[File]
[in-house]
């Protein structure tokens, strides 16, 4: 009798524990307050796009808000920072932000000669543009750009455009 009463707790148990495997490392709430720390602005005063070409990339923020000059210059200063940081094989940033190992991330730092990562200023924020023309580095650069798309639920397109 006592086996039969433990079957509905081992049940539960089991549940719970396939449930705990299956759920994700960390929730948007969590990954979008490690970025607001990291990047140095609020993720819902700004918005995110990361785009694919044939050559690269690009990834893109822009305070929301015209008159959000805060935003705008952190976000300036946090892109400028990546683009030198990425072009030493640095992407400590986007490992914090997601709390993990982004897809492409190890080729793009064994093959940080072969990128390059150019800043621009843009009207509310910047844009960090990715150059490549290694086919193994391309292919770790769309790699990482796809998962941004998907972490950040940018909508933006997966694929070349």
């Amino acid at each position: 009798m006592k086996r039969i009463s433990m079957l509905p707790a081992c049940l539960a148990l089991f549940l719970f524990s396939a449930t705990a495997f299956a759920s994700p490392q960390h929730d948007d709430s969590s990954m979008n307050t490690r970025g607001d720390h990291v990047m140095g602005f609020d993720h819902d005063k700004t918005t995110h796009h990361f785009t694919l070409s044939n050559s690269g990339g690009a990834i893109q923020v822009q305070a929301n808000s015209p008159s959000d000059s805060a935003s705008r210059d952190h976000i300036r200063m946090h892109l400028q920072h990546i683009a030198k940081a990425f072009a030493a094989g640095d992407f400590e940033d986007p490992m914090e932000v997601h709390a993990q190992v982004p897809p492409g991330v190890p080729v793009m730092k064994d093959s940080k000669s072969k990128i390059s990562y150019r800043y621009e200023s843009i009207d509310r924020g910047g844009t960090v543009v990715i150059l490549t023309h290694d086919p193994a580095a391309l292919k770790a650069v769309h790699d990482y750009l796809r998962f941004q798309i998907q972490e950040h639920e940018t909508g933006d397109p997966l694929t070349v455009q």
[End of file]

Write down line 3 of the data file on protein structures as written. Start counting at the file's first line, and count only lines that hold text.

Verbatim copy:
């Amino acid at each position: 009798m006592k086996r039969i009463s433990m079957l509905p707790a081992c049940l539960a148990l089991f549940l719970f524990s396939a449930t705990a495997f299956a759920s994700p490392q960390h929730d948007d709430s969590s990954m979008n307050t490690r970025g607001d720390h990291v990047m140095g602005f609020d993720h819902d005063k700004t918005t995110h796009h990361f785009t694919l070409s044939n050559s690269g990339g690009a990834i893109q923020v822009q305070a929301n808000s015209p008159s959000d000059s805060a935003s705008r210059d952190h976000i300036r200063m946090h892109l400028q920072h990546i683009a030198k940081a990425f072009a030493a094989g640095d992407f400590e940033d986007p490992m914090e932000v997601h709390a993990q190992v982004p897809p492409g991330v190890p080729v793009m730092k064994d093959s940080k000669s072969k990128i390059s990562y150019r800043y621009e200023s843009i009207d509310r924020g910047g844009t960090v543009v990715i150059l490549t023309h290694d086919p193994a580095a391309l292919k770790a650069v769309h790699d990482y750009l796809r998962f941004q798309i998907q972490e950040h639920e940018t909508g933006d397109p997966l694929t070349v455009q």